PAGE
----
In less than half an hour, the pekinese were playing again in the wings, and once again the stage manager moved into position, as the next house waited expectantly. (Part of an article reprinted from " Rope Talks," by special permission of British Ropes Limited.)
Chairman of the Board of Directors since 1947, is also Chairman and Managing Director of the Stoll Theatres Corporation Ltd.
He is a member of the Council of Management of the Theatrical Managers' Association, of the Executive Committee of the Society of West End Theatre Managers, and of the Executive Committee of the Entertainments Protection Association. He is President of the Denville Home for Aged Actors, and President of the Variety Artistes' Benevolent Fund.
Right - Prince Littler.
Apart from his managerial associations, the name of Prince Littler is indelibly connected with the production of Pantomime and Musical Plays. His principal hobbies are farming and breeding of pedigree Guernsey and Jersey cattle.
Managing Director of Moss' Empires Ltd. since March, 1945, is the son of Thos. Frederick Parnell, O.B.E., professionally known as Fred Russell, the famous ventriloquist and doyen of British music-hall artistes.
Since 1928, when he was booking manager for the General Theatre Corporation, Mr. Parnell has been responsible for the booking of all the shows and artistes at the London Palladium. He was appointed General Manager of Moss' Empires Ltd., in 1931, and later joined the Board of Directors.
Left - Val Parnell.
He is, like the Chairman, a member of the Council of Management of the Theatrical Managers' Association, of the Executive Committee of the Society of West End Theatre Managers, the Theatres National Committee and of the Executive Committee of the Entertainments Protection Association. To the theatre-going public, his name is chiefly associated with the successful series of Variety Seasons at the London Palladium and the production of spectacular revues and pantomimes.
THE PRESENT DIRECTORATE
Chairman: PRINCE LITTLER - Managing Director: VAL PARNELL
T. FLEMING BIRCH, F.C.A. . . . Is on the Board of Directors of numerous companies concerned with theatrical management, catering, theatre properties, the brewing trade, and publicity. Is a Member of the Council of the Institute of Chartered Accountants.
REGINALD C. BROMHEAD . Has interests in both the Cinema and Theatre worlds. Is President of the Cinematograph Trade Benevolent Fund, and founder-chairman since its inception in 1924; Chairman of the Army Kinematograph Corporation, and a Director of Variety Theatres Consolidated.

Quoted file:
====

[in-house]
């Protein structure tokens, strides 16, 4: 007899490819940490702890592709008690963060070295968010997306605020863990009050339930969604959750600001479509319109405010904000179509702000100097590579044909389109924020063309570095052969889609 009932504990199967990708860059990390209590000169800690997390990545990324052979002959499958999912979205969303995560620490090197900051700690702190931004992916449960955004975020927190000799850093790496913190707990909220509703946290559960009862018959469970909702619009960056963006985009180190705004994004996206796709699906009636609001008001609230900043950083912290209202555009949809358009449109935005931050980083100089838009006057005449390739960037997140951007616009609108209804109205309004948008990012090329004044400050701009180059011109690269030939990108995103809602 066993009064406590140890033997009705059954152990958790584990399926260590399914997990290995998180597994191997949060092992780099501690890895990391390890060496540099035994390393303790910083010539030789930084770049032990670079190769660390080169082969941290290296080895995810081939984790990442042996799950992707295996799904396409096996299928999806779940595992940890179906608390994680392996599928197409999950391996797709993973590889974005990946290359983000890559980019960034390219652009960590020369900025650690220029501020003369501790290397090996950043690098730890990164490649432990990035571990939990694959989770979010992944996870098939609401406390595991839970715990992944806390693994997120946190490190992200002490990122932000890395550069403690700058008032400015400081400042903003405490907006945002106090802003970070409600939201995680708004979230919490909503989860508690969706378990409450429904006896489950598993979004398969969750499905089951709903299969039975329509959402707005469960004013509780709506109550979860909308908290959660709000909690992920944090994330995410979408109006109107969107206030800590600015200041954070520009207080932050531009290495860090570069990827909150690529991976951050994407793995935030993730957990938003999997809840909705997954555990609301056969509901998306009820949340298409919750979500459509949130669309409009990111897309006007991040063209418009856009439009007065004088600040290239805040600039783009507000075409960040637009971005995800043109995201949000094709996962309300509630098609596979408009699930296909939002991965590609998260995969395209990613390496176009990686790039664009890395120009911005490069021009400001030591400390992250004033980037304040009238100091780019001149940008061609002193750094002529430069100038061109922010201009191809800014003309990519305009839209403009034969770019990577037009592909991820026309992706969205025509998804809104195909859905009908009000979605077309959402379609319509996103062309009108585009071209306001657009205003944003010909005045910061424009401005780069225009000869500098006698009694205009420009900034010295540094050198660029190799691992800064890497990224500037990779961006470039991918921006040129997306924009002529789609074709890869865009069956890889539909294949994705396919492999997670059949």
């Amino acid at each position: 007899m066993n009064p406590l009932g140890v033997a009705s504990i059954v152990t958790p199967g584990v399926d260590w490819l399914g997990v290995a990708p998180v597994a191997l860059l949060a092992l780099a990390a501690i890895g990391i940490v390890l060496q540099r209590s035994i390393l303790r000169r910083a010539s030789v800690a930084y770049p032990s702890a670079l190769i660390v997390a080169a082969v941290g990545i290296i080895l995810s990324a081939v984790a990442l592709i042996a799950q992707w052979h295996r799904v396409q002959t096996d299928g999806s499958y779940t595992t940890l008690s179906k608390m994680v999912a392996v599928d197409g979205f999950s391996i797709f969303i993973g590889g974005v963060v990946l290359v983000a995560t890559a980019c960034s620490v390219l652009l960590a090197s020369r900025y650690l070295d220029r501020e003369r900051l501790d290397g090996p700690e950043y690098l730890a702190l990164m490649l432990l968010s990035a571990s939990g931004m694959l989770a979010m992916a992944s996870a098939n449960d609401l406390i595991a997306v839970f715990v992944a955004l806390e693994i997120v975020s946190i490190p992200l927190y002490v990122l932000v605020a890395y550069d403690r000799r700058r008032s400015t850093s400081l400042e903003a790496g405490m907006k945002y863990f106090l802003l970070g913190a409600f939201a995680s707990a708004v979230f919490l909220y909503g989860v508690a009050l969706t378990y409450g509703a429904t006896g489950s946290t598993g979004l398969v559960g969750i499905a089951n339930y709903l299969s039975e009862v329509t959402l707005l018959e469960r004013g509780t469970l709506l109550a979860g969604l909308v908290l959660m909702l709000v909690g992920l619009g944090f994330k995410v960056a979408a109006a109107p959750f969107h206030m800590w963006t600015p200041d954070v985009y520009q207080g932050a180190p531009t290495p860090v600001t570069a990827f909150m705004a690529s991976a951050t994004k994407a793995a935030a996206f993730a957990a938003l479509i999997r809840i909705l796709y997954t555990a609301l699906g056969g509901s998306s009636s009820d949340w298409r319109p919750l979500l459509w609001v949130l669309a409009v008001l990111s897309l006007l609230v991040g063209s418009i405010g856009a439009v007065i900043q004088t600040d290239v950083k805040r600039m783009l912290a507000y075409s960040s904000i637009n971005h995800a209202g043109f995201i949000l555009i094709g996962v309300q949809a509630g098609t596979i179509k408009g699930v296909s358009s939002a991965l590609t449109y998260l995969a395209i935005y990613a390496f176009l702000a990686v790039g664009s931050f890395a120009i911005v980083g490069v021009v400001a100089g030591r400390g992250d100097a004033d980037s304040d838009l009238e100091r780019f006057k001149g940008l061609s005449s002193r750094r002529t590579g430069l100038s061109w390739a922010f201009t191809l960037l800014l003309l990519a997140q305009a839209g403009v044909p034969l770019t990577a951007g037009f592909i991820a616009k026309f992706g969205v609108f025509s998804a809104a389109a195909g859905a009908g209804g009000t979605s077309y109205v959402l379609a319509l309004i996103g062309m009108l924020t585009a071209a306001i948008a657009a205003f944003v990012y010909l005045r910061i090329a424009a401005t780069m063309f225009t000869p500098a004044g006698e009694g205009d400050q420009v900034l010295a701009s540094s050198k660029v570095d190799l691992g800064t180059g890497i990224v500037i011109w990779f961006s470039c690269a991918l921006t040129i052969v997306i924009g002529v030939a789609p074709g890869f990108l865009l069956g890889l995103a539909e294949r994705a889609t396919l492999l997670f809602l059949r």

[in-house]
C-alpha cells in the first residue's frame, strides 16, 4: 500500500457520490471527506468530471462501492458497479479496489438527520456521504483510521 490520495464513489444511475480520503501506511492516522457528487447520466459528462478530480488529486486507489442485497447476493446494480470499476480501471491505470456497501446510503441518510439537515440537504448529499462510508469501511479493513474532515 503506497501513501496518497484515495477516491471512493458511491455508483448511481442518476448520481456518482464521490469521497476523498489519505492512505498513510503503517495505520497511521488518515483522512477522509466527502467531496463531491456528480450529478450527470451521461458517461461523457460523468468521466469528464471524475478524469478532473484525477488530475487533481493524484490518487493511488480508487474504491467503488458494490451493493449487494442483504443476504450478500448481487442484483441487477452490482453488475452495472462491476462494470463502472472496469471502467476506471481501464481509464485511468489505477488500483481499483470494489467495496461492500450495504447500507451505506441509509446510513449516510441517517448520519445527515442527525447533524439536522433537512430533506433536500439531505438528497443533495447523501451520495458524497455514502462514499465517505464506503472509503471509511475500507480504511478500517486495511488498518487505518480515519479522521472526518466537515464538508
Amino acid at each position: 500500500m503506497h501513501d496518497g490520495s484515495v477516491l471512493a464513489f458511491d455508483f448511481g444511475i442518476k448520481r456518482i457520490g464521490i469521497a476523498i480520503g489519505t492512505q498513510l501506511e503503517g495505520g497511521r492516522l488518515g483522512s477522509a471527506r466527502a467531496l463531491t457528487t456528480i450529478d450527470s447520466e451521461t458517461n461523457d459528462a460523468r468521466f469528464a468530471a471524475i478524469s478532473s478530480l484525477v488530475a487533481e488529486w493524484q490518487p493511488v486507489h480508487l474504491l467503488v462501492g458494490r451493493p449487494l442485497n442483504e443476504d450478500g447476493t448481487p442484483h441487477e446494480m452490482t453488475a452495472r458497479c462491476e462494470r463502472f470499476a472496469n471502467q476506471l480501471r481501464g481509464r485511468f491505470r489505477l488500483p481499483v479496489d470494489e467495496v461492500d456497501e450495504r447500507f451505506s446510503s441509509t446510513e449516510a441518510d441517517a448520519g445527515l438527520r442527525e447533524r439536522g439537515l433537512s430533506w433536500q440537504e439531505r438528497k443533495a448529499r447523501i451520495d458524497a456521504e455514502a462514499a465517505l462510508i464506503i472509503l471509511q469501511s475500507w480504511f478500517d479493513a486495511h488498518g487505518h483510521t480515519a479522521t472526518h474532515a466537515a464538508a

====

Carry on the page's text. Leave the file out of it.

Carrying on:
STEWART CRUIKSHANK .. Son of the late A. Stewart Cruikshank. Is a Director and London Representative of Howard and Wyndham Ltd., and is personally responsible for the booking of over twenty-five Provincial Theatres. Is a member of the Council of the Theatrical Managers' Association, and a member of the Society of West End Theatre Managers.
CHARLES GULLIVER .. One of the pioneers of Variety management. Was Managing Director of the London Theatres of Varieties in 1911, Managing Director of the London Palladium from 1912 to 1927, Managing Director of the Variety Theatres Controlling Company, and a past Director of the Syndicate Halls.
EMILE LITTLER . . . Younger brother of Prince Littler . . . is well known for his modern Pantomimes and mammoth Musical Shows. His current successes are "Annie Get Your Gun," "Song o f Norway " and "Lilac Time." He is Chairman of the Palace Theatre, London, and a Governor of the Memorial Theatre, Stratford-on-Avon.
S. H. NEWSOME, J.P. . . Managing Director of a group of companies which include the Coventry Hippodrome, one of the finest Theatres in the Provinces. Is a Director of some fifteen Theatre Managements and is also interested in the Motor Industry through his own Company, S. H. Newsome and Co. Ltd.
DAVID SIMPSON, S.S.C. . . . Secretary of the Company since 1927. He is senior partner of the firm of Allan, Dawson, Simpson & Hampton, Writers to the Signet, who are the Company's solicitors. He joined the Board of Directors in 1941, and is also a Director of eight other companies.
At this time, the Directors would like to pay tribute to two late members of the Board, Mr. Walter Payne, O.B.E., who passed away on October 30th, 1949, and Mr. A. Stewart Cruikshank, who was killed in tragic circumstances on December 8th, 1949. Their experience and wise counsel will be greatly missed by their colleagues and by the Company, and they will long be remembered with affection and high esteem.
MOSS' EMPIRES LTD.
Administrative Offices: CRANBOURN MANSIONS, CRANBOURN
STREET, LONDON, W.C.2
Artistes Booking Control Miss Cissie Williams
Theatres owned by the Company:
THE LONDON PALLADIUM
*These Theatres were seriously damaged by enemy action during the 1939 War. They have not yet been restored.
Owned by Subsidiary Companies:
Also in conjunction:
The articles and all the accompanying images on this page are from the Moss Empires Jubilee Brochure of 1949 and may not be reproduced without explicit permission from myself. Matthew Lloyd 2013.